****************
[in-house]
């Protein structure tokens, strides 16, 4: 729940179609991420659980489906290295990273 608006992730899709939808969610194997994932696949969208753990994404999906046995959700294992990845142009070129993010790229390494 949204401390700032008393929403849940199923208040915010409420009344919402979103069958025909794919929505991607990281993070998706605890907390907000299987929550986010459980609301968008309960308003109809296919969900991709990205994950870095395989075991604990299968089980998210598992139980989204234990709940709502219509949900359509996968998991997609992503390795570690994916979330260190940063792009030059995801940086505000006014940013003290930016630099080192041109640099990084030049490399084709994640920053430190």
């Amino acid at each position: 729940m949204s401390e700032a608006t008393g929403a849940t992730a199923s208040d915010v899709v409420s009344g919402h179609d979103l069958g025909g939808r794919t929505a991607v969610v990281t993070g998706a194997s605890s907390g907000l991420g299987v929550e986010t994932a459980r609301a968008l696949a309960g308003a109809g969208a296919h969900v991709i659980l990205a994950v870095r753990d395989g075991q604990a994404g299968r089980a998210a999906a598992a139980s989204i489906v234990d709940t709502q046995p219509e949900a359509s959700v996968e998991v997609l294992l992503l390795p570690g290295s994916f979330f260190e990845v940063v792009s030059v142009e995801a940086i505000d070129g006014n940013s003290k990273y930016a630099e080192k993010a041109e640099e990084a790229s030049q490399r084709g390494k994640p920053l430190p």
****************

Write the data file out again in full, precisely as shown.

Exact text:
[in-house]
């Protein structure tokens, strides 16, 4: 729940179609991420659980489906290295990273 608006992730899709939808969610194997994932696949969208753990994404999906046995959700294992990845142009070129993010790229390494 949204401390700032008393929403849940199923208040915010409420009344919402979103069958025909794919929505991607990281993070998706605890907390907000299987929550986010459980609301968008309960308003109809296919969900991709990205994950870095395989075991604990299968089980998210598992139980989204234990709940709502219509949900359509996968998991997609992503390795570690994916979330260190940063792009030059995801940086505000006014940013003290930016630099080192041109640099990084030049490399084709994640920053430190």
């Amino acid at each position: 729940m949204s401390e700032a608006t008393g929403a849940t992730a199923s208040d915010v899709v409420s009344g919402h179609d979103l069958g025909g939808r794919t929505a991607v969610v990281t993070g998706a194997s605890s907390g907000l991420g299987v929550e986010t994932a459980r609301a968008l696949a309960g308003a109809g969208a296919h969900v991709i659980l990205a994950v870095r753990d395989g075991q604990a994404g299968r089980a998210a999906a598992a139980s989204i489906v234990d709940t709502q046995p219509e949900a359509s959700v996968e998991v997609l294992l992503l390795p570690g290295s994916f979330f260190e990845v940063v792009s030059v142009e995801a940086i505000d070129g006014n940013s003290k990273y930016a630099e080192k993010a041109e640099e990084a790229s030049q490399r084709g390494k994640p920053l430190p």